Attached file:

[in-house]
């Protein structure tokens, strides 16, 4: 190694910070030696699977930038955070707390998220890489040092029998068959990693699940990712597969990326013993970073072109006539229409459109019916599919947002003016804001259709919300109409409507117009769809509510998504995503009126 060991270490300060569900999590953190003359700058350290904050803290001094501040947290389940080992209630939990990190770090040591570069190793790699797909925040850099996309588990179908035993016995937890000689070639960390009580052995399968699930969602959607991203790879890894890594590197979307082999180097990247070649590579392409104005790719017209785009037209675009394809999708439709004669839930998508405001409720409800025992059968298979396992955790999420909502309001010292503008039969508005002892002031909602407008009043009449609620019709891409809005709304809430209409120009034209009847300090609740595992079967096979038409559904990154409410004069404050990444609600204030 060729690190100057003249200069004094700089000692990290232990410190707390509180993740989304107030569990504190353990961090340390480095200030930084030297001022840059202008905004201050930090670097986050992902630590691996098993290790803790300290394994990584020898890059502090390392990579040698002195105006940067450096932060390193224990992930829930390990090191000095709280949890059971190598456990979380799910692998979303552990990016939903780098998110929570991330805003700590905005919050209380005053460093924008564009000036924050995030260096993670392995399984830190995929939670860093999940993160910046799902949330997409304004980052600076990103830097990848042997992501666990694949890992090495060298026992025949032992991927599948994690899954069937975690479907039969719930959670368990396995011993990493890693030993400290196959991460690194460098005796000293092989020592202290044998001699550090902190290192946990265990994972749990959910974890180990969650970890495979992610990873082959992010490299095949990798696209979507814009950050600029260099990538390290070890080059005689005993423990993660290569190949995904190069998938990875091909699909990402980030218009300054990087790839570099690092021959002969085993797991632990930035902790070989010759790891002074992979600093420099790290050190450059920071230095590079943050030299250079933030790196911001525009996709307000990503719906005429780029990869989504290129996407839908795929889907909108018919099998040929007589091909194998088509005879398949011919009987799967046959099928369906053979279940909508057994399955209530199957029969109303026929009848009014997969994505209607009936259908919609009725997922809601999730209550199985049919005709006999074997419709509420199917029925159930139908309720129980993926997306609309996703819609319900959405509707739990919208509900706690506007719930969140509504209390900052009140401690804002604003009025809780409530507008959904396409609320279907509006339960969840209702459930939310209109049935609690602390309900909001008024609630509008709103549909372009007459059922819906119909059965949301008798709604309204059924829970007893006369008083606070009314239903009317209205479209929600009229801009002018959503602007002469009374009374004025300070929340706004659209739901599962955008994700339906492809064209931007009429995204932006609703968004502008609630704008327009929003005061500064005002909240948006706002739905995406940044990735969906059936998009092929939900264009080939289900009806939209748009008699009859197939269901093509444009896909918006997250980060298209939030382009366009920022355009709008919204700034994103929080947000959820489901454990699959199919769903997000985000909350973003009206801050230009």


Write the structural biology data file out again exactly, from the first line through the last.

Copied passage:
[in-house]
């Protein structure tokens, strides 16, 4: 190694910070030696699977930038955070707390998220890489040092029998068959990693699940990712597969990326013993970073072109006539229409459109019916599919947002003016804001259709919300109409409507117009769809509510998504995503009126 060991270490300060569900999590953190003359700058350290904050803290001094501040947290389940080992209630939990990190770090040591570069190793790699797909925040850099996309588990179908035993016995937890000689070639960390009580052995399968699930969602959607991203790879890894890594590197979307082999180097990247070649590579392409104005790719017209785009037209675009394809999708439709004669839930998508405001409720409800025992059968298979396992955790999420909502309001010292503008039969508005002892002031909602407008009043009449609620019709891409809005709304809430209409120009034209009847300090609740595992079967096979038409559904990154409410004069404050990444609600204030 060729690190100057003249200069004094700089000692990290232990410190707390509180993740989304107030569990504190353990961090340390480095200030930084030297001022840059202008905004201050930090670097986050992902630590691996098993290790803790300290394994990584020898890059502090390392990579040698002195105006940067450096932060390193224990992930829930390990090191000095709280949890059971190598456990979380799910692998979303552990990016939903780098998110929570991330805003700590905005919050209380005053460093924008564009000036924050995030260096993670392995399984830190995929939670860093999940993160910046799902949330997409304004980052600076990103830097990848042997992501666990694949890992090495060298026992025949032992991927599948994690899954069937975690479907039969719930959670368990396995011993990493890693030993400290196959991460690194460098005796000293092989020592202290044998001699550090902190290192946990265990994972749990959910974890180990969650970890495979992610990873082959992010490299095949990798696209979507814009950050600029260099990538390290070890080059005689005993423990993660290569190949995904190069998938990875091909699909990402980030218009300054990087790839570099690092021959002969085993797991632990930035902790070989010759790891002074992979600093420099790290050190450059920071230095590079943050030299250079933030790196911001525009996709307000990503719906005429780029990869989504290129996407839908795929889907909108018919099998040929007589091909194998088509005879398949011919009987799967046959099928369906053979279940909508057994399955209530199957029969109303026929009848009014997969994505209607009936259908919609009725997922809601999730209550199985049919005709006999074997419709509420199917029925159930139908309720129980993926997306609309996703819609319900959405509707739990919208509900706690506007719930969140509504209390900052009140401690804002604003009025809780409530507008959904396409609320279907509006339960969840209702459930939310209109049935609690602390309900909001008024609630509008709103549909372009007459059922819906119909059965949301008798709604309204059924829970007893006369008083606070009314239903009317209205479209929600009229801009002018959503602007002469009374009374004025300070929340706004659209739901599962955008994700339906492809064209931007009429995204932006609703968004502008609630704008327009929003005061500064005002909240948006706002739905995406940044990735969906059936998009092929939900264009080939289900009806939209748009008699009859197939269901093509444009896909918006997250980060298209939030382009366009920022355009709008919204700034994103929080947000959820489901454990699959199919769903997000985000909350973003009206801050230009």